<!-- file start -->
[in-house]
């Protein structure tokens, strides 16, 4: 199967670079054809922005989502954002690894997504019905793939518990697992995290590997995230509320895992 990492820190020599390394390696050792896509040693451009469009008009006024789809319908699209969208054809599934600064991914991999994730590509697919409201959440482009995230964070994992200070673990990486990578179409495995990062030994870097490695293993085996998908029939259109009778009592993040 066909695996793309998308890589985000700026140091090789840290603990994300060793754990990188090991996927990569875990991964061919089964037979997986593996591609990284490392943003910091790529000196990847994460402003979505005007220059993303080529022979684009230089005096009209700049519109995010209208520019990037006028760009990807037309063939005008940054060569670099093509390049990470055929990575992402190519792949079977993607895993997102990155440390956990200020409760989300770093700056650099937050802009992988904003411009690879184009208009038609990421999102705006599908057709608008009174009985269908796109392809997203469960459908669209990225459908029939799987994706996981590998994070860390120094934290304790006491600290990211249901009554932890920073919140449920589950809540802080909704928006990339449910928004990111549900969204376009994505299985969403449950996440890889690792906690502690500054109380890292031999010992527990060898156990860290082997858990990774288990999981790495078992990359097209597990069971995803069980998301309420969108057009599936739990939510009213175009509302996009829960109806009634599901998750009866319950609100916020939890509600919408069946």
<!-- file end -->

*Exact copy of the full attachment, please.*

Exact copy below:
[in-house]
């Protein structure tokens, strides 16, 4: 199967670079054809922005989502954002690894997504019905793939518990697992995290590997995230509320895992 990492820190020599390394390696050792896509040693451009469009008009006024789809319908699209969208054809599934600064991914991999994730590509697919409201959440482009995230964070994992200070673990990486990578179409495995990062030994870097490695293993085996998908029939259109009778009592993040 066909695996793309998308890589985000700026140091090789840290603990994300060793754990990188090991996927990569875990991964061919089964037979997986593996591609990284490392943003910091790529000196990847994460402003979505005007220059993303080529022979684009230089005096009209700049519109995010209208520019990037006028760009990807037309063939005008940054060569670099093509390049990470055929990575992402190519792949079977993607895993997102990155440390956990200020409760989300770093700056650099937050802009992988904003411009690879184009208009038609990421999102705006599908057709608008009174009985269908796109392809997203469960459908669209990225459908029939799987994706996981590998994070860390120094934290304790006491600290990211249901009554932890920073919140449920589950809540802080909704928006990339449910928004990111549900969204376009994505299985969403449950996440890889690792906690502690500054109380890292031999010992527990060898156990860290082997858990990774288990999981790495078992990359097209597990069971995803069980998301309420969108057009599936739990939510009213175009509302996009829960109806009634599901998750009866319950609100916020939890509600919408069946």